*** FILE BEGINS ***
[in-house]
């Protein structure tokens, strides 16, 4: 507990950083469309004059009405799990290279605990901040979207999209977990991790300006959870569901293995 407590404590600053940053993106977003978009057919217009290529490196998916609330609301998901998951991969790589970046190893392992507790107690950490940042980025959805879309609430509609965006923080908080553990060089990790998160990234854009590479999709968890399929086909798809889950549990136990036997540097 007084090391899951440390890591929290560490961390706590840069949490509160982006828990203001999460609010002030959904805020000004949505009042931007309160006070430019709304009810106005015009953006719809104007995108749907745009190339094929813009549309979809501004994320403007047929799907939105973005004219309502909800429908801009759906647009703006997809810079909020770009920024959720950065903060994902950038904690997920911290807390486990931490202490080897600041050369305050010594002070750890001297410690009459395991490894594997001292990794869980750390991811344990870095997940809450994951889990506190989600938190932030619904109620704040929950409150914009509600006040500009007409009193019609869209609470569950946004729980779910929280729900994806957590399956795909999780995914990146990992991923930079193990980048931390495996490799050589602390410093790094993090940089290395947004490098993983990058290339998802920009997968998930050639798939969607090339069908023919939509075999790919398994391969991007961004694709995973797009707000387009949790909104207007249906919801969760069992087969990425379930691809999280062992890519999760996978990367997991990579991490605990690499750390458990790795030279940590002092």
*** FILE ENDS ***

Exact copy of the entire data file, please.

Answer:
[in-house]
């Protein structure tokens, strides 16, 4: 507990950083469309004059009405799990290279605990901040979207999209977990991790300006959870569901293995 407590404590600053940053993106977003978009057919217009290529490196998916609330609301998901998951991969790589970046190893392992507790107690950490940042980025959805879309609430509609965006923080908080553990060089990790998160990234854009590479999709968890399929086909798809889950549990136990036997540097 007084090391899951440390890591929290560490961390706590840069949490509160982006828990203001999460609010002030959904805020000004949505009042931007309160006070430019709304009810106005015009953006719809104007995108749907745009190339094929813009549309979809501004994320403007047929799907939105973005004219309502909800429908801009759906647009703006997809810079909020770009920024959720950065903060994902950038904690997920911290807390486990931490202490080897600041050369305050010594002070750890001297410690009459395991490894594997001292990794869980750390991811344990870095997940809450994951889990506190989600938190932030619904109620704040929950409150914009509600006040500009007409009193019609869209609470569950946004729980779910929280729900994806957590399956795909999780995914990146990992991923930079193990980048931390495996490799050589602390410093790094993090940089290395947004490098993983990058290339998802920009997968998930050639798939969607090339069908023919939509075999790919398994391969991007961004694709995973797009707000387009949790909104207007249906919801969760069992087969990425379930691809999280062992890519999760996978990367997991990579991490605990690499750390458990790795030279940590002092």